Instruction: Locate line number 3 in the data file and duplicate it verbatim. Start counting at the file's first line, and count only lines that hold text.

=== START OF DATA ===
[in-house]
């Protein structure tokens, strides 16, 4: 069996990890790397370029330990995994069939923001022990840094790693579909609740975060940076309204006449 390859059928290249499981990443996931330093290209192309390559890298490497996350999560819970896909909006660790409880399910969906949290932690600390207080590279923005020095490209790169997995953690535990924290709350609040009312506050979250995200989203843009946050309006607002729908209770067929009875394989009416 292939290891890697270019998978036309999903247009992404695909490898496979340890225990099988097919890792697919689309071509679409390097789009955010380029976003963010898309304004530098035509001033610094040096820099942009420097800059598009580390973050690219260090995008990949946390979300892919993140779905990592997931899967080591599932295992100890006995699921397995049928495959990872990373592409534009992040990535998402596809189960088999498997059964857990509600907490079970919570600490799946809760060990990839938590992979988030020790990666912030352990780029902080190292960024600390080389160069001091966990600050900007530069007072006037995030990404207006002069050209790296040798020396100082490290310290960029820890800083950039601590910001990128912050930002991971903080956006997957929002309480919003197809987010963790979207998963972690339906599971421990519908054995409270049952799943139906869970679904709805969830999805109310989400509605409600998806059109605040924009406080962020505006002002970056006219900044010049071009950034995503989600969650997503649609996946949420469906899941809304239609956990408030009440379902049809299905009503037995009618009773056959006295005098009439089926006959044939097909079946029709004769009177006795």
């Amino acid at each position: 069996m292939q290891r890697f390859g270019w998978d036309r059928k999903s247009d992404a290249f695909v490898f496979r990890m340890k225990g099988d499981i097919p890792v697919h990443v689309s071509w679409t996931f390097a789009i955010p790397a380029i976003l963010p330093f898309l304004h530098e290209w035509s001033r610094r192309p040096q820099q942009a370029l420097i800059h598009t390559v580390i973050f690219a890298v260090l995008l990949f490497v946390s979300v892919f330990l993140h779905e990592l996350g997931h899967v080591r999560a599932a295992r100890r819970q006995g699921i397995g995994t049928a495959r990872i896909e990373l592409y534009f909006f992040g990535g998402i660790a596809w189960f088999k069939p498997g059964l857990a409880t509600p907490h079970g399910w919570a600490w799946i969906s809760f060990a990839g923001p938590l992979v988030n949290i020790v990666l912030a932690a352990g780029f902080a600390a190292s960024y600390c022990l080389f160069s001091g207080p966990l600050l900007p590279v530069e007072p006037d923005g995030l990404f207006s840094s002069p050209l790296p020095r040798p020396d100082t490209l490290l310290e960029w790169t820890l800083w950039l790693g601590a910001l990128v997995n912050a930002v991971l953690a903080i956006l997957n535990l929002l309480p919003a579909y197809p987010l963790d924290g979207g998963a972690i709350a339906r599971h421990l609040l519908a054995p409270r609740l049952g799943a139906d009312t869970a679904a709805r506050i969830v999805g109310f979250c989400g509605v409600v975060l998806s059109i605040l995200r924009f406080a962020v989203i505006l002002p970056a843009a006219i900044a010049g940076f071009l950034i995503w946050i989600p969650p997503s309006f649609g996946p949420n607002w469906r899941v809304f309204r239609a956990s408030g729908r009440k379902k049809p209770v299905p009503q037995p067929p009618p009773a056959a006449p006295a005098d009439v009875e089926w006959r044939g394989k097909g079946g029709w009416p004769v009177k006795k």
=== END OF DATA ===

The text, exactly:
């Amino acid at each position: 069996m292939q290891r890697f390859g270019w998978d036309r059928k999903s247009d992404a290249f695909v490898f496979r990890m340890k225990g099988d499981i097919p890792v697919h990443v689309s071509w679409t996931f390097a789009i955010p790397a380029i976003l963010p330093f898309l304004h530098e290209w035509s001033r610094r192309p040096q820099q942009a370029l420097i800059h598009t390559v580390i973050f690219a890298v260090l995008l990949f490497v946390s979300v892919f330990l993140h779905e990592l996350g997931h899967v080591r999560a599932a295992r100890r819970q006995g699921i397995g995994t049928a495959r990872i896909e990373l592409y534009f909006f992040g990535g998402i660790a596809w189960f088999k069939p498997g059964l857990a409880t509600p907490h079970g399910w919570a600490w799946i969906s809760f060990a990839g923001p938590l992979v988030n949290i020790v990666l912030a932690a352990g780029f902080a600390a190292s960024y600390c022990l080389f160069s001091g207080p966990l600050l900007p590279v530069e007072p006037d923005g995030l990404f207006s840094s002069p050209l790296p020095r040798p020396d100082t490209l490290l310290e960029w790169t820890l800083w950039l790693g601590a910001l990128v997995n912050a930002v991971l953690a903080i956006l997957n535990l929002l309480p919003a579909y197809p987010l963790d924290g979207g998963a972690i709350a339906r599971h421990l609040l519908a054995p409270r609740l049952g799943a139906d009312t869970a679904a709805r506050i969830v999805g109310f979250c989400g509605v409600v975060l998806s059109i605040l995200r924009f406080a962020v989203i505006l002002p970056a843009a006219i900044a010049g940076f071009l950034i995503w946050i989600p969650p997503s309006f649609g996946p949420n607002w469906r899941v809304f309204r239609a956990s408030g729908r009440k379902k049809p209770v299905p009503q037995p067929p009618p009773a056959a006449p006295a005098d009439v009875e089926w006959r044939g394989k097909g079946g029709w009416p004769v009177k006795k």